from Wiktionary, Creative Commons Attribution/Share-Alike License
- n. A line of constant stress.
- n. A state of equilibrium between two forces.
- adj. Of or pertaining to isostasy or isostatics
from the GNU version of the Collaborative International Dictionary of English
- adj. Subjected to equal pressure from every side; being in hydrostatic equilibrium, as a body submerged in a liquid at rest; pertaining to, or characterized by, isostasy.
from The Century Dictionary and Cyclopedia
- In hydrostatic equilibrium from equality of pressure.
- Related to or produced in accordance with isostasy.
Sorry, no etymologies found.
However, SE England is sinking by a process known as isostatic adjustment.
The process is known as isostatic rebound, or isostatic uplift.
What happens and does happen over long periods of geologic time, we're still coming out of our last ice age, and as the ice melts from that, there is something called isostatic rebound I think is the technical term.
As the ice melted, the release of this enormous weight resulted in the landmass slowly tilting back up in the north or down in the south, a process called isostatic adjustment.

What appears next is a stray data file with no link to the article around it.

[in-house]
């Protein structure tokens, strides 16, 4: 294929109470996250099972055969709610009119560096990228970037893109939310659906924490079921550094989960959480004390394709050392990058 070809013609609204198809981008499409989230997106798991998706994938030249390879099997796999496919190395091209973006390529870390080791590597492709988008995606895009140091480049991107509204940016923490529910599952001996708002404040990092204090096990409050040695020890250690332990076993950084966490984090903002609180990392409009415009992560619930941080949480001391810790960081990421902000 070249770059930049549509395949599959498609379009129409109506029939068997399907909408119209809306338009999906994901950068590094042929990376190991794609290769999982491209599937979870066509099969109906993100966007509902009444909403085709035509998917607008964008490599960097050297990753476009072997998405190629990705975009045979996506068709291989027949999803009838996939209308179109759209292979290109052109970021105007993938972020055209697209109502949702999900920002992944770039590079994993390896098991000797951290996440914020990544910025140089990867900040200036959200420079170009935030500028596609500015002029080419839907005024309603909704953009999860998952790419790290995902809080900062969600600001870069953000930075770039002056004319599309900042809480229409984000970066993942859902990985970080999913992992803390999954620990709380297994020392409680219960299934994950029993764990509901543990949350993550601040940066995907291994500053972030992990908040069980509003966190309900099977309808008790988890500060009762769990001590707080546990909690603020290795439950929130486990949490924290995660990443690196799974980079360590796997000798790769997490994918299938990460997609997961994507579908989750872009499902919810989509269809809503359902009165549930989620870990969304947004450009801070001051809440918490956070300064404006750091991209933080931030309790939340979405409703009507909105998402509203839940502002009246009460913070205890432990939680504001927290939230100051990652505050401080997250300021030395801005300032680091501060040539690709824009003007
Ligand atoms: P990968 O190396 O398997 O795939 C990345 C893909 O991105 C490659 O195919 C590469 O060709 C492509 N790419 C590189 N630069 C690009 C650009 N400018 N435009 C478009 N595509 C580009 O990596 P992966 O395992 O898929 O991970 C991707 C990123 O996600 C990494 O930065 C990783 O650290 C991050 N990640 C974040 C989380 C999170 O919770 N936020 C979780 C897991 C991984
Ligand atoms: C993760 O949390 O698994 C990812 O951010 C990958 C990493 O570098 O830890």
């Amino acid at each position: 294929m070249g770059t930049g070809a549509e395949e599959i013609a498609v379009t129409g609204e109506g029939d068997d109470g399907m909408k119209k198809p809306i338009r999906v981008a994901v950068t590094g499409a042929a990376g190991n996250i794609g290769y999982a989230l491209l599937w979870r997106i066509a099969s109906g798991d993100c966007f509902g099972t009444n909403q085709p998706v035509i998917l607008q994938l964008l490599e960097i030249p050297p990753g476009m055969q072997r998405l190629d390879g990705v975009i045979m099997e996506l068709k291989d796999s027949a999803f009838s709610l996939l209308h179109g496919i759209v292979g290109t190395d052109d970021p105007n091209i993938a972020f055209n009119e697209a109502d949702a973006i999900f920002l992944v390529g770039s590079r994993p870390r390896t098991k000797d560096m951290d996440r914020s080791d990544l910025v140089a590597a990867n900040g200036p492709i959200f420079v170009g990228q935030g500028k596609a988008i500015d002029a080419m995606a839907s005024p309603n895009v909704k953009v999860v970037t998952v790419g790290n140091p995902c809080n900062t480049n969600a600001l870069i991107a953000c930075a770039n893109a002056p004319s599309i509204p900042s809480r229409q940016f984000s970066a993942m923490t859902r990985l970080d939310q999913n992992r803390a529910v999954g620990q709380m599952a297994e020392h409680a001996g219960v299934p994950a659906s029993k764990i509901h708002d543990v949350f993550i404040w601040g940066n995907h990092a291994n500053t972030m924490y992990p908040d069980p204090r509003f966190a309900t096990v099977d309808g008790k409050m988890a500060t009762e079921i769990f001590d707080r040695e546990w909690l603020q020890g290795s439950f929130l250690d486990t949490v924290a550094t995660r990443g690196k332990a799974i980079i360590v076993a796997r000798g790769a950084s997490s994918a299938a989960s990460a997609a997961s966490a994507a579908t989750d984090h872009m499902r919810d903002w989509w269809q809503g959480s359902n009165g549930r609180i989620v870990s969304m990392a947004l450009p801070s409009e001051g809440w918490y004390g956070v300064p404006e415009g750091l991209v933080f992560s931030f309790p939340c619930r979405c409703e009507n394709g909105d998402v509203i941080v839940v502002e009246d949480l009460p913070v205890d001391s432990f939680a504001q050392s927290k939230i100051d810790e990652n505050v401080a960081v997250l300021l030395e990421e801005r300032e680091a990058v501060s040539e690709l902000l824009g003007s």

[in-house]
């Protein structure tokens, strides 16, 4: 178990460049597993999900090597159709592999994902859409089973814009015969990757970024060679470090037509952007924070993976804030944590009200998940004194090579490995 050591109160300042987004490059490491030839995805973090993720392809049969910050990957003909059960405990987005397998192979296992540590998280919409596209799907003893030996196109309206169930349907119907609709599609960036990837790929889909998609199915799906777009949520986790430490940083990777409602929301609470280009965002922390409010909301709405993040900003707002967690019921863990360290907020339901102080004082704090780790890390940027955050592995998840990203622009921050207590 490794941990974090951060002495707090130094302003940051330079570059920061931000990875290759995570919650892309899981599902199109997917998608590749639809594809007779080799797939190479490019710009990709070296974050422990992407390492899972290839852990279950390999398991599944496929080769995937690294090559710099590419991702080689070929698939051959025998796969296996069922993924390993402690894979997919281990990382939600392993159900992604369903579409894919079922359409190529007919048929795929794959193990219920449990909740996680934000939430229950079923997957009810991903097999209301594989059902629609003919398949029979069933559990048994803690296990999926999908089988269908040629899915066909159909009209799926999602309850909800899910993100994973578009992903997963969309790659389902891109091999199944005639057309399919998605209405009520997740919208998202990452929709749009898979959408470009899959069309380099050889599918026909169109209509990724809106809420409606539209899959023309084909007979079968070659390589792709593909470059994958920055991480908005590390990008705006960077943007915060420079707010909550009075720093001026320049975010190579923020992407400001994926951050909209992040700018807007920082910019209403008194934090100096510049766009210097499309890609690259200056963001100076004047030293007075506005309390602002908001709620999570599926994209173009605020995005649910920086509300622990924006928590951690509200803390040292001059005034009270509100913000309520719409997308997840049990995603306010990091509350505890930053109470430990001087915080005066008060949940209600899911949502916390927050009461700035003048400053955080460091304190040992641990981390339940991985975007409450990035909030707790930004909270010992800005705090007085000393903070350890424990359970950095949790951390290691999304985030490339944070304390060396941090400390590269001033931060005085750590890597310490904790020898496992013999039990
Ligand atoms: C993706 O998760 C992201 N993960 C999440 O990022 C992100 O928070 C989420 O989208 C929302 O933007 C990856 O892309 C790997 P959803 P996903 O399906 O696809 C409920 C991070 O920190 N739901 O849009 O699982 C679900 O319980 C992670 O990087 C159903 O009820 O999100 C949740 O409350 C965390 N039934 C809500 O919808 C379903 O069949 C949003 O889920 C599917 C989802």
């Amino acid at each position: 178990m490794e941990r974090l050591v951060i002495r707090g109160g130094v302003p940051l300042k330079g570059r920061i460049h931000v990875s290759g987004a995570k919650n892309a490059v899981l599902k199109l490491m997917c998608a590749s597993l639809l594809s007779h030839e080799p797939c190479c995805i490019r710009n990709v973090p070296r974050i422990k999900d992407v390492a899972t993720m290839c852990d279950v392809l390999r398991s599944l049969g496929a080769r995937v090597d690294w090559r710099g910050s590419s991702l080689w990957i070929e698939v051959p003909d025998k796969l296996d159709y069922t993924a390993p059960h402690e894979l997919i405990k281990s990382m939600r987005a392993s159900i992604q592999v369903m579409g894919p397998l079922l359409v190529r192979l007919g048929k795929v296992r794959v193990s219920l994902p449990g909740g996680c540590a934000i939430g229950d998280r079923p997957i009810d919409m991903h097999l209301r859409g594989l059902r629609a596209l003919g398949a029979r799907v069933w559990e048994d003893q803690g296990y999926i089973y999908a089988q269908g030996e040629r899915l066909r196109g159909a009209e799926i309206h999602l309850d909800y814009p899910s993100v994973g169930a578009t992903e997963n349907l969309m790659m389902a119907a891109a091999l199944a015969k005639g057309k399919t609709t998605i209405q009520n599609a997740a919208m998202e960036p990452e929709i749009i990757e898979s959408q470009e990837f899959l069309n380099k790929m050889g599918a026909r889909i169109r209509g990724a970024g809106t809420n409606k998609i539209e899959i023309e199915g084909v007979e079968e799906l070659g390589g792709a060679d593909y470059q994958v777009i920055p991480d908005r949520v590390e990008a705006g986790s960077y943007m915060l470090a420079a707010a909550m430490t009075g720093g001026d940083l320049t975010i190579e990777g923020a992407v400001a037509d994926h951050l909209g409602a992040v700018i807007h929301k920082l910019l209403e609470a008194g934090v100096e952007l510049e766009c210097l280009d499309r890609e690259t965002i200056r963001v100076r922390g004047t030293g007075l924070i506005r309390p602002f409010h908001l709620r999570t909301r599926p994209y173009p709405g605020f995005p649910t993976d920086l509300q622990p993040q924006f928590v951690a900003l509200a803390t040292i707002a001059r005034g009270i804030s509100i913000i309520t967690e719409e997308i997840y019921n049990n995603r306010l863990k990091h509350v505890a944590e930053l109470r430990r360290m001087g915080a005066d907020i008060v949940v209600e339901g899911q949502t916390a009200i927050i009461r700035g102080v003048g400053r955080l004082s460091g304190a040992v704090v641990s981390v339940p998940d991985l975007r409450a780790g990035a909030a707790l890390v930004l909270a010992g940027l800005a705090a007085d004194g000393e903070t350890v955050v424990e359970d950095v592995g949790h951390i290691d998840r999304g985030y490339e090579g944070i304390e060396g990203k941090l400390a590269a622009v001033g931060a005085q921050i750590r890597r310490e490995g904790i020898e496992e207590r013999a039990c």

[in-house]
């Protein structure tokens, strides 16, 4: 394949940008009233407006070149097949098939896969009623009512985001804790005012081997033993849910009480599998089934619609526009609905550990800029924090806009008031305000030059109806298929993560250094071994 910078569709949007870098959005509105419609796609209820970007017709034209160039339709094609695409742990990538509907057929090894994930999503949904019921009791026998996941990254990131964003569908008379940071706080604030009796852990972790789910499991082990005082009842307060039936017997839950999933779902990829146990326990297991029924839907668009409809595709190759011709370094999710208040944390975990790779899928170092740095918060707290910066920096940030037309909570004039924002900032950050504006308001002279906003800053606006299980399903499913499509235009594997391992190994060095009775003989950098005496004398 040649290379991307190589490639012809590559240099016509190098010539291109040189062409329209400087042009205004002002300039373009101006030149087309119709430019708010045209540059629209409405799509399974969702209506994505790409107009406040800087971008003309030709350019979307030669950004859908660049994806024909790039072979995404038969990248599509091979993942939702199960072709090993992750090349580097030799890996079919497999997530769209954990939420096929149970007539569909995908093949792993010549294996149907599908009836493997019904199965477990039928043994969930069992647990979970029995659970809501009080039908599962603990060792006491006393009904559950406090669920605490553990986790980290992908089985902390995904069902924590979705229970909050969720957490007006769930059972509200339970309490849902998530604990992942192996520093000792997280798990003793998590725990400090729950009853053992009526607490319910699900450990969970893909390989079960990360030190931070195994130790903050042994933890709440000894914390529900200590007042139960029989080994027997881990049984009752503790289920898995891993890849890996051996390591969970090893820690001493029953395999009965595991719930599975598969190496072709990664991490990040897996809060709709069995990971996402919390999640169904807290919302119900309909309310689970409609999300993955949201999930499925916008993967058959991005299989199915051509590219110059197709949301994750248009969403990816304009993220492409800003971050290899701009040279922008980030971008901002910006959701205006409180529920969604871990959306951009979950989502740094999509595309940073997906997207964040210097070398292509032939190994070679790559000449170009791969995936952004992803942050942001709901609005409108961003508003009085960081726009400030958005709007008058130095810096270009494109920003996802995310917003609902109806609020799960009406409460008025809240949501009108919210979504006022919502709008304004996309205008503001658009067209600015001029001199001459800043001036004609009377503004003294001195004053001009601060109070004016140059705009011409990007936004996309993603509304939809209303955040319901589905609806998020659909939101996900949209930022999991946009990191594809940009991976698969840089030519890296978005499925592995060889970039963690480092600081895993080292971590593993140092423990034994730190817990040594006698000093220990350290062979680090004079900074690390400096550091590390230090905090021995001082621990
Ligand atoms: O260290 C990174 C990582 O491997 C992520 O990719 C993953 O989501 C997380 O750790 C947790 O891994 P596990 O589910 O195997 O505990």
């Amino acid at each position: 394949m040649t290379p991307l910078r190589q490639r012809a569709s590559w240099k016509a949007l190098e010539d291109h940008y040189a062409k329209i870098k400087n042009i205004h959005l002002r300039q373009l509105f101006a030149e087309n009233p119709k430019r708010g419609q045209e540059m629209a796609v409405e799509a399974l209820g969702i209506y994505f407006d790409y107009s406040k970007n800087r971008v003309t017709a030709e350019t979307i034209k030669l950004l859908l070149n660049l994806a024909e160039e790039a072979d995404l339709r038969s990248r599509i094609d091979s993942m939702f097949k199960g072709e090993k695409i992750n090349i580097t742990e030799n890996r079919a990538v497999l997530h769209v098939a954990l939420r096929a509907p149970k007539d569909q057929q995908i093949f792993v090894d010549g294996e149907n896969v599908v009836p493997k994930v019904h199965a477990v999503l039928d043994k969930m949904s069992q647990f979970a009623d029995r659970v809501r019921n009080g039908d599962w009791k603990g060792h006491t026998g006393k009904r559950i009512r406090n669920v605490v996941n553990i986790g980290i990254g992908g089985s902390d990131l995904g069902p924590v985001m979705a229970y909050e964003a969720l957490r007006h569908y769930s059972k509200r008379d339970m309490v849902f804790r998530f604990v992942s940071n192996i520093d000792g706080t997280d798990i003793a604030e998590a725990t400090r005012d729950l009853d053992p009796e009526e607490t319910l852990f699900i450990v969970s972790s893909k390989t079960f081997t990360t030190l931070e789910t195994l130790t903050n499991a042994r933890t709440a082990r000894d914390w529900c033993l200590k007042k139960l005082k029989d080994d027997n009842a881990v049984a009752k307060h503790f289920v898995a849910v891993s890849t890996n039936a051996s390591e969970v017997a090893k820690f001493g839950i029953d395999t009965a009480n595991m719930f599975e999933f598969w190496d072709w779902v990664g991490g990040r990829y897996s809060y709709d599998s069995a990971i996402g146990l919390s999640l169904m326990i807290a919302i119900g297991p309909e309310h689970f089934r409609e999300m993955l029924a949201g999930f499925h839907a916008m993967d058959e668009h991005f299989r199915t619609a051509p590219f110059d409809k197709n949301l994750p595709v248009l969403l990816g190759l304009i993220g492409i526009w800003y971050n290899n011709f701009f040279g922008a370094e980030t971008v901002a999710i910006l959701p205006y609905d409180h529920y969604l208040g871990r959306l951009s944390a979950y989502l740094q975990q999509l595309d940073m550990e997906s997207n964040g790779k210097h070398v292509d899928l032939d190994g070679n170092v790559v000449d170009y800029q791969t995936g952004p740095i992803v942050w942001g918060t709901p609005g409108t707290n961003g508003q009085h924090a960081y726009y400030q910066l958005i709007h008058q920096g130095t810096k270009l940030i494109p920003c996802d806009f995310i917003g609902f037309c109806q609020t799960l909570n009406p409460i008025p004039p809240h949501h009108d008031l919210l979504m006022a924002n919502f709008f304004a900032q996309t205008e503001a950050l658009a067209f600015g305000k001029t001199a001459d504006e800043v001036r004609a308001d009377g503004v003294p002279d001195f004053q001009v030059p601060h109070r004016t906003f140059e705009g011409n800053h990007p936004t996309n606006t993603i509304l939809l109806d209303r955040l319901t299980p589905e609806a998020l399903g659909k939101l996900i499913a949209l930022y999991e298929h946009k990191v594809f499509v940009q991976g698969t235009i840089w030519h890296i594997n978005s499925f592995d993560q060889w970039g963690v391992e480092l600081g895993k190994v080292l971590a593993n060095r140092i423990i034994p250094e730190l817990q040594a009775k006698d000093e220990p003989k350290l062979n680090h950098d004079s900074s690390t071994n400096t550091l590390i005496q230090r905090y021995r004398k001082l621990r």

He finds that the movements (termed isostatic) which geologists recognise as taking place deep in the Earth's crust, indicate an age of the same order of magnitude xi as that which is inferred from the statistics of denudative history. [
Earlier projections apparently failed to account for rebounding changes in the Earth's crust following the last Ice Age referred to as "glacial isostatic adjustment".
Right at the end of the last Ice Age, Earth experienced the greatest thrust of the glacial isostatic adjustment post-glacial rebound and its opposite effect.
Glacio-isostatic evidence indicates deglaciation was underway by the beginning of the Holocene and maximum uplift occurred between 8 and 7 ky BP and even earlier in many areas.
The Eurasian and Laurentide Ice Sheets were responsible for most of the glacio-eustatic decrease in sea level (about 120 m) during the LGM. The pattern of postglacial isostatic rebound suggests that the ice was thickest over Hudson Bay.
He concluded that the cyclic glaciations were related to orogenic uplift, changing insolation (Milankovitch cycles), ice-albedo feedback, and the effect of isostatic adjustments to the loading of continental crust by glacial ice sheets — all topics still being actively discussed today.
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